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  • Gender Differences in Body Image and Health Perceptions: Perceived Risk for Disease Due to Weight

In this study, we were interested in the association between body size awareness and body size satisfaction with the perceived risk of disease due to weight. Unadjusted analysis of perceived risk for any disease by body awareness and body satisfaction for male and female respondents revealed the following associations. For both male and female respondents, perceived risk for any disease was associated with perception of self as overweight or obese, desire for body weight to be lower, upper torso to be larger, higher number of body areas desired to be smaller, and lower number of desired body areas to be larger. Weight-related variables associated with perceived risk of disease due to weight for both males and females include overweight and obese weight status, higher BMI, overweight status as a child, and father overweight weight status. For females, mother overweight and any family member overweight were also associated with perceived risk for disease due to weight status. For males, the following demographic variables were also associated with perceived risk of disease due to weight: income of <$20,000, older age and having ever been married.

We used multiple logistic regression models to examine whether the association between body size awareness and body size satisfaction with perceived risk for disease due to weight remained after adjusting for potentially confounding demographic and weight-related variables. Table 4 presents gender-specific logistic regression models for the perceived risk for disease due to weight. Male respondents who reported an income of <$20,000 per year were 25 times less likely to perceive a risk of any disease due to weight compared with those male respondents of a higher income. Male respondents who reported their father was overweight were 15 times more likely to perceive a risk of any disease due to weight compared to other male respondents. Male respondents who reported to be overweight as a child were 21 times more likely to perceive a risk of any disease due to weight compared with other male respondents. Male respondents who perceived their current weight were 135 times less likely to perceive a risk of any disease due to weight compared with other male respondents. Body dissatisfaction variables were not associated with any perceived risk for disease due to weight variables for male respondents in multiple logistic regression analysis.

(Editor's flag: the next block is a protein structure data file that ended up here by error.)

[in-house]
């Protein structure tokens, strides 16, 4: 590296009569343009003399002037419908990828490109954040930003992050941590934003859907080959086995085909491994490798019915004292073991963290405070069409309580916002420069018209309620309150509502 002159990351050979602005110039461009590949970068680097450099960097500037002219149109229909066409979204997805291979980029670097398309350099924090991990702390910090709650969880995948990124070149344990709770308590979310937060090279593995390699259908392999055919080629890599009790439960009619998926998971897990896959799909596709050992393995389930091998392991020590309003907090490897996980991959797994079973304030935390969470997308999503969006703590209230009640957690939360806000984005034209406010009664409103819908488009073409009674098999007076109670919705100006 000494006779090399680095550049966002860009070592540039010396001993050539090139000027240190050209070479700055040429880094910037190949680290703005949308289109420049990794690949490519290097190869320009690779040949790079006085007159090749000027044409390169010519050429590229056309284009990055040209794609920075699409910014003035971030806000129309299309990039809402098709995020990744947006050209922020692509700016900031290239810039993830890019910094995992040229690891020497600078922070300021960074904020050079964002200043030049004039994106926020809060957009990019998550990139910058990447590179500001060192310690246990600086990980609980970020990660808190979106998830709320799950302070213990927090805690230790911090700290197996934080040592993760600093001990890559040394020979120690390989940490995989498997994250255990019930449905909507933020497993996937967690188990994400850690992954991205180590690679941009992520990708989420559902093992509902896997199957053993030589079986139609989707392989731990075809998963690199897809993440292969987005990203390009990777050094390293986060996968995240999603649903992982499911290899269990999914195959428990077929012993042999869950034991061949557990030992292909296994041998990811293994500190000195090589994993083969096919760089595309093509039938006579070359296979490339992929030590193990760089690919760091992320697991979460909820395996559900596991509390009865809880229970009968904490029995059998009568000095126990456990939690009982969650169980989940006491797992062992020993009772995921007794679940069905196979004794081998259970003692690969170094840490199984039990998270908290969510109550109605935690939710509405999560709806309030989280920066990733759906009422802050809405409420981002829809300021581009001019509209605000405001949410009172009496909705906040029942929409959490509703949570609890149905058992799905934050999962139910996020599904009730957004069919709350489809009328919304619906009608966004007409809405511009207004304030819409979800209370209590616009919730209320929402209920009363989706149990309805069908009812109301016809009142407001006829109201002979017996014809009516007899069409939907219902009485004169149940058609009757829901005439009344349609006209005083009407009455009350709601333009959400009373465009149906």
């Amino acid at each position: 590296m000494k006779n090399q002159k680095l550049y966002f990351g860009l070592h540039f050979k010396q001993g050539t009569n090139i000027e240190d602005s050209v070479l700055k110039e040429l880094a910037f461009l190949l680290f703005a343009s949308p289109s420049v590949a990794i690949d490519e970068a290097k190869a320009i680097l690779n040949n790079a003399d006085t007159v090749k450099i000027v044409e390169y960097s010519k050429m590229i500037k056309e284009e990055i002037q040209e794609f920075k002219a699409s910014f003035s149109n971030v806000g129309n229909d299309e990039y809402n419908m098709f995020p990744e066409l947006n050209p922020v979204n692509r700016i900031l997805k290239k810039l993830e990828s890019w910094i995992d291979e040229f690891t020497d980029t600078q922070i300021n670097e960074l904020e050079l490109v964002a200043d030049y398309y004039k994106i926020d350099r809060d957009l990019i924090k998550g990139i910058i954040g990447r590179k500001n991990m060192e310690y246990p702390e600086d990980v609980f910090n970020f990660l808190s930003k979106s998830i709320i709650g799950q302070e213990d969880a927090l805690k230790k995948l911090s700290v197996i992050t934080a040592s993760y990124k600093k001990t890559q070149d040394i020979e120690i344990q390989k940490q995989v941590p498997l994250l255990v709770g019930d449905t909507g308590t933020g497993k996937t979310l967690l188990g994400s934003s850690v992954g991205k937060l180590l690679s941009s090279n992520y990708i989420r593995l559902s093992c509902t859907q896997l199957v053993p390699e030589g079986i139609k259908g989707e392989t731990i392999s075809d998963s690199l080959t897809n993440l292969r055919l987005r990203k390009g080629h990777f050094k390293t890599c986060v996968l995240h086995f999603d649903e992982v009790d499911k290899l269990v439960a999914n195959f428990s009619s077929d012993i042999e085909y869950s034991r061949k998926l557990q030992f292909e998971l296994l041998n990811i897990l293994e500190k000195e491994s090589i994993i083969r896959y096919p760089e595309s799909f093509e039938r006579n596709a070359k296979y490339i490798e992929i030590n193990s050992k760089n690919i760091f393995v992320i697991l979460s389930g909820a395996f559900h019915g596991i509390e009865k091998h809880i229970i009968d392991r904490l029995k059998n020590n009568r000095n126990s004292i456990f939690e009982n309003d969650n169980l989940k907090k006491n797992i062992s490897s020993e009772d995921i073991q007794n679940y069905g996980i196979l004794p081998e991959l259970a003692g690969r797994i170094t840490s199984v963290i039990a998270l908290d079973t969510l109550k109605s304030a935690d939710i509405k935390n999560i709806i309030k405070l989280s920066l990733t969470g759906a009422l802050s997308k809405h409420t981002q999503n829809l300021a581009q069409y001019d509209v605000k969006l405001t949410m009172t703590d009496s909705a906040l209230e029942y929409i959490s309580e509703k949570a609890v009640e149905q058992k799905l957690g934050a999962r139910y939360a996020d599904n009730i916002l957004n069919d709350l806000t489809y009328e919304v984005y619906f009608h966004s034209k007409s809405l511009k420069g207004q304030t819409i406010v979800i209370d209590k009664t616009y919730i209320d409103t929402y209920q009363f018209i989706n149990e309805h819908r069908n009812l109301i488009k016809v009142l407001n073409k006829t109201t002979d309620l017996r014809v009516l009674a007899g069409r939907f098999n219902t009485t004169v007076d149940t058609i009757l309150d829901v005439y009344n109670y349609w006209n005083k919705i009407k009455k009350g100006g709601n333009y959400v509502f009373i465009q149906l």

Table 4. Logistic regression models stratified by gender for selected sociodemographics, weight-related and body awareness variables among graduating college seniors by perceived risk for disease

Perceived Risk for Any Disease Due to Weight
Female (n=214) Male (n=104)

95% Confidence

95% Confidence

Characteristics

OR

Interval

OR

Interval

Demographic Variables

Income <$20,000/year

0.04* 0.00, 0.48

Age (years)

1.12 0.97, 1.29
Weight-Related Variables

BMI

1.25f 0.99, 1.58 1.34 0.87, 2.07

Any family member overweight

1.48 0.27, 8.01

Father overweight

1.86 0.51, 6.70 15.08* 1.28, 177.05

Mother overweight

0.90 0.23. 3.56

Overweight as a child

6.54** 1.97,21.76 20.53* 1.80, 234.06
Self-Perception of Body Size